These Under-the-Radar Vintage Watches Are About to Become Serious 2024 Grails


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Many watch grails are famously late bloomers. In fact, initial apathy upon a watch’s release can become a boon for that same model generations later. The most famous example of this is the “exotic” dial Rolex Daytona, originally a lame-duck variation that the Crown allegedly stopped producing in the late ‘60s because customers found it too funky. It wasn’t until the ‘80s, after salad dressing fat cat Paul Newman started wearing it, that the watch earned its nickname and legendary status. At its upcoming Rough Diamonds auction, Sotheby’s and its partner heist-out—the bad boys of watch media—are betting on two dozen watches they believe are just one solid co-sign away from joining the elite club of horological icons.

I was extremely activated when I got my first peek at one of the pieces up for grab in the Rough Diamonds sale: a diamond-set car that flips open to reveal an Audemars Piguet-stamped mother-of-pearl dial. It’s whimsical, loaded with dazzling gems, and comes with a great backstory: the Sultan of Brunei commissioned the AP car, along with teddy bear-shaped ones, for his children. The rest of the collection offers more of that same offbeat energy. Some standouts include a Patek Philippe that spills out into a mosaic of enamel-painted pieces, a Chopard that looks like a treasure from an enchanted forest, and a golden Jaeger-LeCoultre ring.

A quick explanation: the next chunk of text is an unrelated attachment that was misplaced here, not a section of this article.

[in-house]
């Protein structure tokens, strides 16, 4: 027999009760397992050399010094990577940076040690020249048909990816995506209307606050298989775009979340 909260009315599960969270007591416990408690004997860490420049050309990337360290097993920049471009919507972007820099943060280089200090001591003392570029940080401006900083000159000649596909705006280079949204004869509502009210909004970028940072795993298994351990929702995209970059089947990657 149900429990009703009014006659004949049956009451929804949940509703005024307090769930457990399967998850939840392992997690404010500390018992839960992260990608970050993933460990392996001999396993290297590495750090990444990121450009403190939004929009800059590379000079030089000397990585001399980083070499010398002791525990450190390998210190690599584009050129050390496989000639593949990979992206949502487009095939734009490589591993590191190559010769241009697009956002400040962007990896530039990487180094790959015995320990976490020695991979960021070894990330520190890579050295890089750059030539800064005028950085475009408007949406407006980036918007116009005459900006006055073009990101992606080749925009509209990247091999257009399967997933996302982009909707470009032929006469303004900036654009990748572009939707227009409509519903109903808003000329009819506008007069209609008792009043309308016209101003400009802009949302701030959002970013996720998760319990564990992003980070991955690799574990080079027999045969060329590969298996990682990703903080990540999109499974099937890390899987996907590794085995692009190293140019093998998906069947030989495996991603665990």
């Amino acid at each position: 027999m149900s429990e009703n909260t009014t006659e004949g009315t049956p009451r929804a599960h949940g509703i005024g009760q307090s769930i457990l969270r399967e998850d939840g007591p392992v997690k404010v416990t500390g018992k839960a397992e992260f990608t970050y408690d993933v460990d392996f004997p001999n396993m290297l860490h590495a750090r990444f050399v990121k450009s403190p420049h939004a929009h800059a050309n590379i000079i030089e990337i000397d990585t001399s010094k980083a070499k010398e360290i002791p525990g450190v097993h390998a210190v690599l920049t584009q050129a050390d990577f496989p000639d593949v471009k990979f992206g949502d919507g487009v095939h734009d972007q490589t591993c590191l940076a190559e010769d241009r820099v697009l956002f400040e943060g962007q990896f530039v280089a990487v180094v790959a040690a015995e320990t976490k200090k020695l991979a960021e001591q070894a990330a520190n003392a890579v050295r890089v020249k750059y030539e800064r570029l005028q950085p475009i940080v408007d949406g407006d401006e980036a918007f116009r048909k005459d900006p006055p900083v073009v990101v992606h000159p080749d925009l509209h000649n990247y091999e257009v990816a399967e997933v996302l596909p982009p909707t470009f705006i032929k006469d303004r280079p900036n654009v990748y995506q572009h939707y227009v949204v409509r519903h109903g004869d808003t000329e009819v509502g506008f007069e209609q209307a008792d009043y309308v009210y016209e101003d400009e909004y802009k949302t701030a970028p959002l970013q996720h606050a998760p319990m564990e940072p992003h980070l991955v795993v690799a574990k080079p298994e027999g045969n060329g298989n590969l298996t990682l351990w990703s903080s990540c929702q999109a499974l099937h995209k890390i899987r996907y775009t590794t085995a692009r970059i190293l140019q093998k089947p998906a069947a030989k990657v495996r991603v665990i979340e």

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None of these are the types of watches that have typically been lionized by collectors. The Paul Newman Daytona’s specialness, for example, requires a small research paper to understand. It satiates the nerd part of our noggins with back-of-the-baseball-card stats and trivia. The watches in the Rough Diamond sale, by contrast, are just plain fun. Rings, bangles, and car shapes: delightful. Tide-Pod bright colors: yum. Shiny diamonds: more, please.

Once the initial high of letting your eyes devour these watches wears off, however, the Sotheby’s sale elicits a secondary thrill. An institution of this caliber wouldn’t just put its weight behind lots like this for kicks—their endorsement and belief in these pieces means they all have a legitimate shot to be serious money makers in 2024. “We’ve seen the trend with sporty watches like the Patek Philippe Nautilus and Daytonas, and I think people just want something different now,” said Manon Hagie, Sotheby’s sales director for watches. Hagie believes a new generation of younger, more open-minded collectors—in combination with a few older ones primarily looking to purchase pieces for their wives—will make this sale a success. Sotheby’s notes that it’s attracted more buyers under 30 over the past three years than ever before.

One thing that irks me slightly about the ascension of these silly gem-set pieces is that no one has anything that interesting to say about why collectors are suddenly so interested in them. It’s explained away with the somewhat tired logic of trend cycles: we wore and coveted spartan sport watches, so now we shall wear the opposite.





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